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"Is it April First?" Councillor criticises lorry cycle safety measures

Hyndburn Council in Lancashire says TurnAlarm system fitted to bin lorries will improve rider safety

A district councillor in Lancashire has asked whether it is April Fools' Day after plans were revealed to fit its fleet of refuse lorries with warning systems designed to improve the safety of cyclists.

Hyndburn Council, which is based in Accrington, is fitting TurnAlarm warning systems to all of its vehicles involved in rubbish collection and recycling.

The council says the devices will improve the safety of cyclists by using an audible warning as well as high intensity flashing LEDs to warn them when vehicles are turning left.

All vehicles will also been fitted with 360 degree cameras to enable drivers to get a view all around the vehicle.

Councillor Paul Cox, the Labour controlled council’s cabinet member for environmental issues, claimed the move would improve the safety of bike riders.

“Cyclist safety is extremely important to the Council and we are delighted to be the first authority in Lancashire to have this system installed across our fleet, as it will help to improve vehicle visibility and awareness for cyclists on our roads,” he said.

But the leader of the Conservative opposition on the council, Peter Britcliffe, told the Lancashire Telegraph: “If I did not know any better I would think it’s April 1.

“I am surprised this was deemed necessary and I would ask how many cyclists have been crushed in Hyndburn in the last 12 months.

“Is there a reason to do this? Is it a problem that’s getting worse?”

The council’s leader, Miles Parkinson, responded: “This is something that is an additional improvement to health and safety.

“It will make cyclists clearly aware that the vehicles are going to turn and it will clamp down on spurious claims against the council.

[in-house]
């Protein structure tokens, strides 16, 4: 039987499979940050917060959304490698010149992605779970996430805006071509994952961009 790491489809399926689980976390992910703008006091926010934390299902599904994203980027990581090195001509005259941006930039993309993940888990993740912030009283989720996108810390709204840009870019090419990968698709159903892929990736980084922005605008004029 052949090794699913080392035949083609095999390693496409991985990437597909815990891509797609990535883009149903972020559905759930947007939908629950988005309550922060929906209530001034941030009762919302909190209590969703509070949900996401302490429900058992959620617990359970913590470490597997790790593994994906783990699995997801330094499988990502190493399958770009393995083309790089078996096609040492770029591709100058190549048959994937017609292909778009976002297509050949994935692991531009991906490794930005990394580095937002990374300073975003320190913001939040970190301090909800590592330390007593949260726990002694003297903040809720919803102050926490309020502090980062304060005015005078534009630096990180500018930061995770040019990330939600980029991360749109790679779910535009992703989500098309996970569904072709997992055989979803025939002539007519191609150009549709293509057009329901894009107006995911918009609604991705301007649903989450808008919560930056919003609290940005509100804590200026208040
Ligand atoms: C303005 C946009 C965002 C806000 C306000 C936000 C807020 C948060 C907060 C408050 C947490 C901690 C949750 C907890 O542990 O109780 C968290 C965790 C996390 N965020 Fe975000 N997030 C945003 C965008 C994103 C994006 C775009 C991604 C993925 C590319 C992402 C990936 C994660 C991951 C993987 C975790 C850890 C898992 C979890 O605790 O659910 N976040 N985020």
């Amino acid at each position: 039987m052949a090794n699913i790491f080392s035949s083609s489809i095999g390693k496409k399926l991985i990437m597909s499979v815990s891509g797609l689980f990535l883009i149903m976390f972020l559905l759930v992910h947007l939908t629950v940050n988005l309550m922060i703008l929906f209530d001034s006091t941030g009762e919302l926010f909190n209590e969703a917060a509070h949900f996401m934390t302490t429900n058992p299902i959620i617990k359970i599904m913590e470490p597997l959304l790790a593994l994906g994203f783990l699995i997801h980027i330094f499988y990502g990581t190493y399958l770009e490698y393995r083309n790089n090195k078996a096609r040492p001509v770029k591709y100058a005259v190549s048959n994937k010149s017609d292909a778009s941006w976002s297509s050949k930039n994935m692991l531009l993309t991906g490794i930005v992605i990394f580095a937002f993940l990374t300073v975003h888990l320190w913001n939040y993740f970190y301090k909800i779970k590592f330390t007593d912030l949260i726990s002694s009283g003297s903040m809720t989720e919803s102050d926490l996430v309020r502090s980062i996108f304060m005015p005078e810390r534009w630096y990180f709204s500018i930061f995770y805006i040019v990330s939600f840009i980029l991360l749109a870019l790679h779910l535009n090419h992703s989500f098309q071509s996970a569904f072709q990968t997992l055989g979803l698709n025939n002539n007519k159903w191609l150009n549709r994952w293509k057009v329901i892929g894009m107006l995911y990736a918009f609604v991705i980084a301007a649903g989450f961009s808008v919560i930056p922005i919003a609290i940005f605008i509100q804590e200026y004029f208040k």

“It’s all about health and safety and we are one of the first in the country,” he added.

Left-turning bin lorries have been involved in the deaths of a number of cyclists around the country in recent years, including those of 32-year-old Craig Newton in Edinburgh in 2011 and 22-year-old Tsk Fok in Oxford in 2007.

In November last year Veolia, which operates one of the largest waste management fleets in the UK, signed a £1 million contract with Vision Techniques, developer of TurnAgain, to install the system on its vehicles.

At the time, John Matthews, Veolia fleet director, said “By launching this initiative now we are putting the onus on accident prevention.

“We believe there will be an enforcement of a minimum cyclist standard for fleet operators in London and around the UK and these measures reflect the need to promote safety in a demanding operating environment.”

Simon joined as news editor in 2009 and is now the site’s community editor, acting as a link between the team producing the content and our readers. A law and languages graduate, published translator and former retail analyst, he has reported on issues as diverse as cycling-related court cases, anti-doping investigations, the latest developments in the bike industry and the sport’s biggest races. Now back in London full-time after 15 years living in Oxford and Cambridge, he loves cycling along the Thames but misses having his former riding buddy, Elodie the miniature schnauzer, in the basket in front of him.

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